Rapper, actor, and serial celebrity endorser Ja Rule has attached his name to many things. There was that random Greek restaurant, a tax prep company, and, of course, his ill-fated ventures with fraudster Billy McFarland as a co-founder of the infamous Fyre Festival. And last year, long before the wave of recent celebrities jumped in on the craze, Ja Rule added an NFT project to his portfolio — without much fanfare or media coverage.
The project, called Club Cards, is basically a series of NFT trading cards of other NFT projects’ characters. Each “wave” of releases is in partnership with another NFT series. Ja Rule is listed as a co-founder on the Club Cards website, and he frequently tweets about the project and its releases. Members can register for giveaways, too, including physical merchandise like clothing and badges, and, in the case of one lucky club member, an all-expenses-paid trip to New York City to see Ja Rule perform.
So, how’s that going?
Apparently, better than Fyre Festival. Paul Hawron, a 22-year-old recent college graduate in Arkansas, was the winner of the first New York trip and had a nice time with his girlfriend, who he brought as a plus one — much more manageable than the 500 festival attendees brought to the island of Great Exuma. Hawron and his girlfriend were scheduled to fly out on a Thursday in January to make it in time for a Ja Rule concert that evening.
Asked if he was nervous about the trip given Ja Rule’s track record of disastrous getaways, Hawron says he didn’t initially make the connection with Fyre Festival.
“I forgot he was like an investor part of that until I told one of my friends about the trip,” Hawron says. “And they’re like, ‘Is Ja Rule the Fyre Fest guy?’”
Hawron is someone who likes to have his schedule locked down ahead of time — he wants to know when the flight is, how they’ll get to the hotel, and where they’ll eat. Communication with Ja Rule’s camp was sporadic and occasionally delayed, but Hawron says he trusted they’d be taken care of. That night, Hawron and his girlfriend saw Ja Rule perform at Sony Hall and met the artist and his entourage after the show.
“He’s really nice; he seems really genuine,” Hawron says about Ja Rule. “When we walked back there, he was just like, ‘NFTs!’”
The couple was put up in a hotel in Times Square and spent the next day shopping, taking pictures, and walking through Central Park.
Hawron says he approaches NFTs with a healthy dose of skepticism — he hasn’t made millions flipping tokens for profit and mostly buys them as a hobby. Some projects end up pittering out, or the creators abandon them — he spent the end of 2021 consolidating the NFTs he owned, mostly selling off tokens for a loss.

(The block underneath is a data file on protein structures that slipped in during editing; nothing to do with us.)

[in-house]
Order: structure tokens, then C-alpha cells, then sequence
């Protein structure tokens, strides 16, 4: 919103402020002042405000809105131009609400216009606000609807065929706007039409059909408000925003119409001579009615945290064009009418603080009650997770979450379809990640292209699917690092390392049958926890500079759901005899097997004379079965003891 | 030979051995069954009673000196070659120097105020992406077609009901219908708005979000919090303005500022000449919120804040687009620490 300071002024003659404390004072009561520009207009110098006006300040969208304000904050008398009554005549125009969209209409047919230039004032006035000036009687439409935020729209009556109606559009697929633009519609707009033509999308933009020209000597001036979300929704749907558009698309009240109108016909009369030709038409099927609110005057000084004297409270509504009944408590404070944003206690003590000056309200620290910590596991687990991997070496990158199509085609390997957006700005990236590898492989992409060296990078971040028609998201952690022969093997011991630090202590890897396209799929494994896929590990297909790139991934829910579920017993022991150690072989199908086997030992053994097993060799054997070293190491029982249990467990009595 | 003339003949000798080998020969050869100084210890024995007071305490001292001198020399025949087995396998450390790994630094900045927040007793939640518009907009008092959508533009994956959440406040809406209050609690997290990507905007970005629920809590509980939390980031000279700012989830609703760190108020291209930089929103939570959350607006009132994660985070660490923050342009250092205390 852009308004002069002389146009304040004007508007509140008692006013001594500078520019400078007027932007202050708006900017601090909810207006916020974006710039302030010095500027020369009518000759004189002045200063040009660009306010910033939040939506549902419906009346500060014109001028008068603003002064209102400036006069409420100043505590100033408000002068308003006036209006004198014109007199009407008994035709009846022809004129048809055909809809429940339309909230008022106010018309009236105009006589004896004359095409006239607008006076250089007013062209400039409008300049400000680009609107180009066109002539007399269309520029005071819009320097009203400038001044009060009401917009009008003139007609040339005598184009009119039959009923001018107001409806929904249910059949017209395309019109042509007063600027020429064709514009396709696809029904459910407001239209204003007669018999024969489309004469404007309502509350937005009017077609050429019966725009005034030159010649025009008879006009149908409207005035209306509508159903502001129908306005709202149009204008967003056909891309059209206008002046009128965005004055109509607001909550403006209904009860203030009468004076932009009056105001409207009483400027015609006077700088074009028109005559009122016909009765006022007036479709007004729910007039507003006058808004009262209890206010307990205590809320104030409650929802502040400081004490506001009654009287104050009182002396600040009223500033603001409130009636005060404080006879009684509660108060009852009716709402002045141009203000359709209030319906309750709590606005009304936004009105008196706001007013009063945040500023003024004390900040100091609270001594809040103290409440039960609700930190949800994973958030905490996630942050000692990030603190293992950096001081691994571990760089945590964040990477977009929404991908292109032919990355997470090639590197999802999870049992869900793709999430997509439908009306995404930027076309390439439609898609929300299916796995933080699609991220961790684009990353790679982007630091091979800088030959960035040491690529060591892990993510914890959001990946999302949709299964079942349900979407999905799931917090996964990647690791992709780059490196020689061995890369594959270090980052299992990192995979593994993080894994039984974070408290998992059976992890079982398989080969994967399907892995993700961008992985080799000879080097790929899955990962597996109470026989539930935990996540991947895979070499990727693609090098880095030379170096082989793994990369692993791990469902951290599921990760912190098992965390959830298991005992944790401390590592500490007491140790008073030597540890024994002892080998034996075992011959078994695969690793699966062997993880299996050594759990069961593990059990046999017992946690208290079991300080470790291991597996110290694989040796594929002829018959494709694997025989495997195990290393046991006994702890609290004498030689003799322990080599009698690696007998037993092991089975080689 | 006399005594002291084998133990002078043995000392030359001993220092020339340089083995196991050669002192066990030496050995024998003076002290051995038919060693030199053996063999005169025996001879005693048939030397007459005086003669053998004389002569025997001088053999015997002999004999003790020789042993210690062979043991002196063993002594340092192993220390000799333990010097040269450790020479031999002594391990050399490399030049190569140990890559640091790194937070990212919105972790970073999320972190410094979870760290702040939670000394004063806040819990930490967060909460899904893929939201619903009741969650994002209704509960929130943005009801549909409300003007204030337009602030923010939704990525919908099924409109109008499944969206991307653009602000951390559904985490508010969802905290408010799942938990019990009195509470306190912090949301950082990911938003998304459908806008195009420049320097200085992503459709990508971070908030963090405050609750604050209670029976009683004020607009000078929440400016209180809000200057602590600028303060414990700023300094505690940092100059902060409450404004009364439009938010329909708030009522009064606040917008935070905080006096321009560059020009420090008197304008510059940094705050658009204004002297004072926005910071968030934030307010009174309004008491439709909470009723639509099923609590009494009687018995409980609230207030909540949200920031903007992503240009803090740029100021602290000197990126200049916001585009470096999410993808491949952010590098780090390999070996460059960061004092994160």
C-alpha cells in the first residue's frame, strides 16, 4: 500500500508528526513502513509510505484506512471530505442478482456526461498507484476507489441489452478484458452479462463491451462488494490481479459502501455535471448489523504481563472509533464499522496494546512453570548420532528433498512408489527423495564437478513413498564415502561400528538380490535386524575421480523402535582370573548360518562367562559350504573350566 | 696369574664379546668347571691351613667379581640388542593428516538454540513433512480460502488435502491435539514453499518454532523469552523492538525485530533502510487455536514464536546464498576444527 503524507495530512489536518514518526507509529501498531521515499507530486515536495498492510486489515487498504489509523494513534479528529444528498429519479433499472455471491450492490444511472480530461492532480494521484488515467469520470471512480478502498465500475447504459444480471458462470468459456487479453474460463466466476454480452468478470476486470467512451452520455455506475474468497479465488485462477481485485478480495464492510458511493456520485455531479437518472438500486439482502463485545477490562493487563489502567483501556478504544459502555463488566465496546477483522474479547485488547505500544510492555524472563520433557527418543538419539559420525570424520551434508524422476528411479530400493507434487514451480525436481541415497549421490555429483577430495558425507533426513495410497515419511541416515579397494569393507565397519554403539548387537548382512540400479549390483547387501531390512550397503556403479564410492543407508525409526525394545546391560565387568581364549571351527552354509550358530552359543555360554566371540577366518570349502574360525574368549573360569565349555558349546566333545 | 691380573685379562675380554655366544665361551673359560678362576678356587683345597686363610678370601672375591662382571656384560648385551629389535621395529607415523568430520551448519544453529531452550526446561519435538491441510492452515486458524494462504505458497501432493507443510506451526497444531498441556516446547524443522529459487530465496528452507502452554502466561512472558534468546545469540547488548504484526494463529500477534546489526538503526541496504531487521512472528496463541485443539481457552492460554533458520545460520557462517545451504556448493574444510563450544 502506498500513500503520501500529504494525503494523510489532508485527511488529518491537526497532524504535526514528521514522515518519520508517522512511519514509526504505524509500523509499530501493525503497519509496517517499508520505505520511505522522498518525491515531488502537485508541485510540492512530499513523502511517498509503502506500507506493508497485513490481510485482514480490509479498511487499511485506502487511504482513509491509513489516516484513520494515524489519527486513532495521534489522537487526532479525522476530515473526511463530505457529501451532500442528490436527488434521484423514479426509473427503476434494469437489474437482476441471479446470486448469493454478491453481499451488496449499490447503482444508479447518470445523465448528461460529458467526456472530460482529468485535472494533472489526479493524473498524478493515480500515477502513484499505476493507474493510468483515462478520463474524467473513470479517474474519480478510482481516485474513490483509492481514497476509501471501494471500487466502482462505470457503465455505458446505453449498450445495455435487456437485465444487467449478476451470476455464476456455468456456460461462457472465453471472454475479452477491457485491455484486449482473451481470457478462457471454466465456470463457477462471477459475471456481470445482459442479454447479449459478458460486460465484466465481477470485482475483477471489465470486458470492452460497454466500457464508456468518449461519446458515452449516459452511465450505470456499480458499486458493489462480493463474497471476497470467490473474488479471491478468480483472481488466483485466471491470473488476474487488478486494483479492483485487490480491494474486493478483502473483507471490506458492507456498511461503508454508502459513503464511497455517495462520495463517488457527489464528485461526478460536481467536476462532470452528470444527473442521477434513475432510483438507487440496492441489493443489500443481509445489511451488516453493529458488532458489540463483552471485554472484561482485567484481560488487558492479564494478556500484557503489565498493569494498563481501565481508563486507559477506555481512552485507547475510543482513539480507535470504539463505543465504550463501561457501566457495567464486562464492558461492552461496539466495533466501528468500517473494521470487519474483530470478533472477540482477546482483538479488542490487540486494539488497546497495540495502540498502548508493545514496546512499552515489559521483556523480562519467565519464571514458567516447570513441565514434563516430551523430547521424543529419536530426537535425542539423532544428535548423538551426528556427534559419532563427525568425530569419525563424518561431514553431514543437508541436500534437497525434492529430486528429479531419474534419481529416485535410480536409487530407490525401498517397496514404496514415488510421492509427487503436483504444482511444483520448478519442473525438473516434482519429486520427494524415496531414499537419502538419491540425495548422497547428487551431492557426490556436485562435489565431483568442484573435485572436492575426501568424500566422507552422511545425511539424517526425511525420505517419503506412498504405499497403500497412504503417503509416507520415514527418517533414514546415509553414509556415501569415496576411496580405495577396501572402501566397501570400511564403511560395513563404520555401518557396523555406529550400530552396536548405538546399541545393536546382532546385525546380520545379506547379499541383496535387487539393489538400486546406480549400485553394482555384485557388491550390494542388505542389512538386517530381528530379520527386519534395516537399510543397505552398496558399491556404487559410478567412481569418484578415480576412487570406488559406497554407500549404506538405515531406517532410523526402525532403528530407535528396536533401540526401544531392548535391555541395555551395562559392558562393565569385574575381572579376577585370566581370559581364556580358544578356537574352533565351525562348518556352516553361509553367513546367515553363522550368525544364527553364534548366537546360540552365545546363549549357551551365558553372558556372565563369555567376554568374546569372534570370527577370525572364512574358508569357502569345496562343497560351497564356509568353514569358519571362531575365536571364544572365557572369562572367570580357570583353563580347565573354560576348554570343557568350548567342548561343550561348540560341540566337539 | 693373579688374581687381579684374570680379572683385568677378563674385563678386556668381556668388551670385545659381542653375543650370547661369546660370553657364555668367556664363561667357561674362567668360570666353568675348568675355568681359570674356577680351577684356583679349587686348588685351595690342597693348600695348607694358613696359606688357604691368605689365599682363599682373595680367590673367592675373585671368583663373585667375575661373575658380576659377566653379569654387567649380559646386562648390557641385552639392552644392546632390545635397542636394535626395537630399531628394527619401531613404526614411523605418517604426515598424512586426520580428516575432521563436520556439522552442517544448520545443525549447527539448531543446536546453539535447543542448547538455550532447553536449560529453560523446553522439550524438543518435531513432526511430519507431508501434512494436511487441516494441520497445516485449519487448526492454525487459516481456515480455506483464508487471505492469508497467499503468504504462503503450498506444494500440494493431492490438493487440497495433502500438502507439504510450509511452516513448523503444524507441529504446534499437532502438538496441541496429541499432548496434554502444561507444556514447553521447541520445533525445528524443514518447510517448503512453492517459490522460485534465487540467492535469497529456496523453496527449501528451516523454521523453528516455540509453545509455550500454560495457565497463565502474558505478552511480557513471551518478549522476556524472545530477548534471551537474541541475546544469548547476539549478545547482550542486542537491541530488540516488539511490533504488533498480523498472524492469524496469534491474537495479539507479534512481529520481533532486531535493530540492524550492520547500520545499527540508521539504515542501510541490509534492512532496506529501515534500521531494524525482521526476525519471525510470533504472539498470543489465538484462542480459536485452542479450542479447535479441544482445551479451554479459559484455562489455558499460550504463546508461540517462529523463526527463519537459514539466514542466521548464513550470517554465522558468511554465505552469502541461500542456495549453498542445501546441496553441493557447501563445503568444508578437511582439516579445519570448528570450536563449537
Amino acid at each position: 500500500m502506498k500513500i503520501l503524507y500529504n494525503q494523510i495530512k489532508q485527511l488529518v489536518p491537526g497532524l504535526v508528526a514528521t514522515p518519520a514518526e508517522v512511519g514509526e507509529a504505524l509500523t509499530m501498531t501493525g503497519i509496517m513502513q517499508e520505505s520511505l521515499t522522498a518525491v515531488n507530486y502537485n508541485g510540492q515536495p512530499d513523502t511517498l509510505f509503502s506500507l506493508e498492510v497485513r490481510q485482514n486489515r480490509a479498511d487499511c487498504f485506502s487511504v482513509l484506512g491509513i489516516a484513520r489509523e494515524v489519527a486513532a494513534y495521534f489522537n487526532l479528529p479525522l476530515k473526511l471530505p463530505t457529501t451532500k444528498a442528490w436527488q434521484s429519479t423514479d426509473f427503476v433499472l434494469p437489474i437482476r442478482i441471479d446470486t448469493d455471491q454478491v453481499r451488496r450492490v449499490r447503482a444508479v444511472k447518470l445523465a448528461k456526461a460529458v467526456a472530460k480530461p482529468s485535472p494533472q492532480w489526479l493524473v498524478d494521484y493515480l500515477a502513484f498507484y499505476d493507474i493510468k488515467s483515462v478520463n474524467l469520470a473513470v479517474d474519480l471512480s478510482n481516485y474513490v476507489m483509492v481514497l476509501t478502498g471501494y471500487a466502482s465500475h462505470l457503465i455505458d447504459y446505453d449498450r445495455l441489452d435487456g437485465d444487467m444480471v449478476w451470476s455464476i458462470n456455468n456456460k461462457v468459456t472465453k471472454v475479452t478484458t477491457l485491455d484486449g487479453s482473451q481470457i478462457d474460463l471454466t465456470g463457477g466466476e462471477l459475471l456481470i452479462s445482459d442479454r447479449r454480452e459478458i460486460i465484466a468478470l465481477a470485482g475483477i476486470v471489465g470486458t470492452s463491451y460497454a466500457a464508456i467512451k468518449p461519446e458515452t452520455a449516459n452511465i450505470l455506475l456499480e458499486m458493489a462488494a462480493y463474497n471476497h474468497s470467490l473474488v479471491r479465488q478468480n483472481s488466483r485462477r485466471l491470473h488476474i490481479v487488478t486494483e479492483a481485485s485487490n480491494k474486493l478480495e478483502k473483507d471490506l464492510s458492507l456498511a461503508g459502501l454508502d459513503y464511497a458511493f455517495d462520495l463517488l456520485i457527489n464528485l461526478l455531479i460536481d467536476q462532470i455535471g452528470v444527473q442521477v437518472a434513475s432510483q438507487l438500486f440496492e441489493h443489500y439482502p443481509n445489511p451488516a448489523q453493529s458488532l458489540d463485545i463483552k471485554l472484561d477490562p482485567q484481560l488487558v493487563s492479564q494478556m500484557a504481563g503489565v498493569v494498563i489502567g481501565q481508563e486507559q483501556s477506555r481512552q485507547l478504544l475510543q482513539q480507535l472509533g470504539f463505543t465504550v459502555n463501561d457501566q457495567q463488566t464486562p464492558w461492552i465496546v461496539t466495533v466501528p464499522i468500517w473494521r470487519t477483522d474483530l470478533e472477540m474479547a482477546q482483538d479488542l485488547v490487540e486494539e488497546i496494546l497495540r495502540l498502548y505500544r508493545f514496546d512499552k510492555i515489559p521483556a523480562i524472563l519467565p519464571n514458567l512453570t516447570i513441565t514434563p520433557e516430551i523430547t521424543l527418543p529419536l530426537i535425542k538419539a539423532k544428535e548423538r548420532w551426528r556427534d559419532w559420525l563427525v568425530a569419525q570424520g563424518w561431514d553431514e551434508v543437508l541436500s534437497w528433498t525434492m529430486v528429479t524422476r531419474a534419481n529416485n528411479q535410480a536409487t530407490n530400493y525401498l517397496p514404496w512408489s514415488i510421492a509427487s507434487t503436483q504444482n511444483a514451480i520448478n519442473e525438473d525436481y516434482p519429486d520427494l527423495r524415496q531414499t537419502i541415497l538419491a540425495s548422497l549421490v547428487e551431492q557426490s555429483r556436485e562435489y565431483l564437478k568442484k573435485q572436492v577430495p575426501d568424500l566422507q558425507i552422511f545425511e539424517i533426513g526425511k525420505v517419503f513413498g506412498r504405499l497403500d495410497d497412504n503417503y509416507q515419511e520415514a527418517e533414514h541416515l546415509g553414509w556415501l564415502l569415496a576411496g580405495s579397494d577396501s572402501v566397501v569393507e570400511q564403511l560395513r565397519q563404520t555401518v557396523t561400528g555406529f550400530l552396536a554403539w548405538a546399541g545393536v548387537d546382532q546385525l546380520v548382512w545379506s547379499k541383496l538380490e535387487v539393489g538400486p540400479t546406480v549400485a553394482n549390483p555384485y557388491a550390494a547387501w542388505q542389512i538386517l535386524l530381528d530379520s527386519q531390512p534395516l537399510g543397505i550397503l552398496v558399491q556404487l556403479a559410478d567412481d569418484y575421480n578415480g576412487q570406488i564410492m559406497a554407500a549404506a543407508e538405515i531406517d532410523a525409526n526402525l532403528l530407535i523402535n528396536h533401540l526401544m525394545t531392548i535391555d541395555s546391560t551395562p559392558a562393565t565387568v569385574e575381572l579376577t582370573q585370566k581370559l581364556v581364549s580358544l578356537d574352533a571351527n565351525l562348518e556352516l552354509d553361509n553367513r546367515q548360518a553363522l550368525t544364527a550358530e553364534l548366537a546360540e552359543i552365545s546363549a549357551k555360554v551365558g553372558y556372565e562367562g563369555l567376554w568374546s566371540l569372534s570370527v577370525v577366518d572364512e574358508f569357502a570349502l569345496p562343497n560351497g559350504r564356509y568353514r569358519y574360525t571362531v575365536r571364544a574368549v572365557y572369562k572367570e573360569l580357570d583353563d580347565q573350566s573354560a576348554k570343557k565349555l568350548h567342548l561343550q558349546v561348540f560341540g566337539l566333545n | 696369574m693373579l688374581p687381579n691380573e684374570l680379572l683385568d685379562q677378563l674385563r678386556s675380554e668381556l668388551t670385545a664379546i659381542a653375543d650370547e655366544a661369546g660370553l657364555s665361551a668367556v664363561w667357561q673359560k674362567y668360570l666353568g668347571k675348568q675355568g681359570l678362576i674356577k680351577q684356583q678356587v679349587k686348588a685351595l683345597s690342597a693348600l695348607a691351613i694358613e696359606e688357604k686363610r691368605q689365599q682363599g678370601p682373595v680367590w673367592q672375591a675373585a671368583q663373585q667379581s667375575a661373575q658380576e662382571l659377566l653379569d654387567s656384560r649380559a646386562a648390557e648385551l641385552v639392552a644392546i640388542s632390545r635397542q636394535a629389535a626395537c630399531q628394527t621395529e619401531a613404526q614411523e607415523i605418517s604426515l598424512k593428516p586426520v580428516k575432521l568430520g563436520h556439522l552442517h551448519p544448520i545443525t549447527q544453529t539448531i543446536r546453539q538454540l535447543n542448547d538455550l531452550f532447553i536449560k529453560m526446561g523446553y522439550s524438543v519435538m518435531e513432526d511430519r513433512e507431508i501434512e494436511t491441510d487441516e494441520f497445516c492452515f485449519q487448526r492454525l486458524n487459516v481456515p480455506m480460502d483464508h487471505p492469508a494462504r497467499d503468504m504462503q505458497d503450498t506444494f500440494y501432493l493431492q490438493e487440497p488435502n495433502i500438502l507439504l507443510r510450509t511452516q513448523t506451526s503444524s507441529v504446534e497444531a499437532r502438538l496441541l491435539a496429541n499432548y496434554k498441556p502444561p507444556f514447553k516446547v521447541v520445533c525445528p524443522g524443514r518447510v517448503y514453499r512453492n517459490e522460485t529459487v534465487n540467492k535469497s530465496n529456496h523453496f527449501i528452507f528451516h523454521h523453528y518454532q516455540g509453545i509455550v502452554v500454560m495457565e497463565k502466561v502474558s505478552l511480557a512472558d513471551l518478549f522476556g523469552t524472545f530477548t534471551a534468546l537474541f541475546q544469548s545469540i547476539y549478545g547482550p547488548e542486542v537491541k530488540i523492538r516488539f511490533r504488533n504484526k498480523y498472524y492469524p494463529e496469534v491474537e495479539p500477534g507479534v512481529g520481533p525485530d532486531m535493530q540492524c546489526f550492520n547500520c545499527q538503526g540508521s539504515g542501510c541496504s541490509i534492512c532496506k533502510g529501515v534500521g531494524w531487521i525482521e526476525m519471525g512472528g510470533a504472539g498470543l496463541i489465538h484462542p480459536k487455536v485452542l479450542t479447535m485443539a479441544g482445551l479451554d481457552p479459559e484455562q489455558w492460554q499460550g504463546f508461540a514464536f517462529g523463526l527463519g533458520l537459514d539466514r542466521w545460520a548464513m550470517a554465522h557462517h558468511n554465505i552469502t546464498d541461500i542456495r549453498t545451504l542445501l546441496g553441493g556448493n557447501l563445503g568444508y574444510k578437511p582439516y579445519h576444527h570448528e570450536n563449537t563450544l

“With all the NFT stuff, most of it will eventually be worthless,” Hawron says. “They’re just kind of riding a trend that isn’t sustainable.”
But he feels differently about the handful of Club Cards he holds, purchased for 0.05 ETH (around $150, a steal compared to a Fyre Festival ticket). Though Hawron’s cards haven’t increased in value since he purchased them, it’s a project he intends to hold on to. The project’s founder and creative director, Josh, is active in the Discord, Hawron says, and seems to have a vision for the future — including another New York trip to see Ja Rule live.
The project has sold nearly 700 NFTs so far, according to Josh, and the community is still relatively small — a couple hundred people or so. Josh says Ja Rule’s involvement in Club Cards has been instrumental in its success.
“A lot of celebrities tend to dip in and out, and for those who have been in the space for a while, it’s often very obvious,” Josh says. “But Ja has maintained his presence in the NFT space and actively invests in both the art and the communities / people involved.”
So far, Club Cards has had three “waves” of releases, all featuring collaborations with either Ja Rule or another NFT project. Next on the horizon is their own characters called the Rascals, which are at the center of Club Cards’ mission: “To unite a new era of digital hypebeasts by growing the Rascals brand together as a community.”
And Ja Rule is happy, as always, to cosign what’s to come: “So much Utility with this project it’s insane!!!” he tweeted. “LFG WAGMI [let’s fucking go we’re all gonna make it].”